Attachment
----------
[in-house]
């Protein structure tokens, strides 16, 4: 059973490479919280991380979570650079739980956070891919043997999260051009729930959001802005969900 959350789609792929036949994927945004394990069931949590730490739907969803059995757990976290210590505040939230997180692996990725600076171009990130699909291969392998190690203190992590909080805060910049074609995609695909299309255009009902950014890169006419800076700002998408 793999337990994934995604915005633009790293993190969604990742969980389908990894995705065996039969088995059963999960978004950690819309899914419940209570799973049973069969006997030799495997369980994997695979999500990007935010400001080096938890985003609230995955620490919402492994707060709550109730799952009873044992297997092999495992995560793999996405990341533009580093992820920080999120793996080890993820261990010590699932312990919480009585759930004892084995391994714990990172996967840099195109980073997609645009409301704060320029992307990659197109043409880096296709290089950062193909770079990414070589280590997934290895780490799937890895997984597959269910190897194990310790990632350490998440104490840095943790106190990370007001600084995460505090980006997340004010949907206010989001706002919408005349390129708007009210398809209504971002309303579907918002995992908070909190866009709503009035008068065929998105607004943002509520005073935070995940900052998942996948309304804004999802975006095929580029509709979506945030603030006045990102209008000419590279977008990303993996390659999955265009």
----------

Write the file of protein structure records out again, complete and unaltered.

[in-house]
């Protein structure tokens, strides 16, 4: 059973490479919280991380979570650079739980956070891919043997999260051009729930959001802005969900 959350789609792929036949994927945004394990069931949590730490739907969803059995757990976290210590505040939230997180692996990725600076171009990130699909291969392998190690203190992590909080805060910049074609995609695909299309255009009902950014890169006419800076700002998408 793999337990994934995604915005633009790293993190969604990742969980389908990894995705065996039969088995059963999960978004950690819309899914419940209570799973049973069969006997030799495997369980994997695979999500990007935010400001080096938890985003609230995955620490919402492994707060709550109730799952009873044992297997092999495992995560793999996405990341533009580093992820920080999120793996080890993820261990010590699932312990919480009585759930004892084995391994714990990172996967840099195109980073997609645009409301704060320029992307990659197109043409880096296709290089950062193909770079990414070589280590997934290895780490799937890895997984597959269910190897194990310790990632350490998440104490840095943790106190990370007001600084995460505090980006997340004010949907206010989001706002919408005349390129708007009210398809209504971002309303579907918002995992908070909190866009709503009035008068065929998105607004943002509520005073935070995940900052998942996948309304804004999802975006095929580029509709979506945030603030006045990102209008000419590279977008990303993996390659999955265009």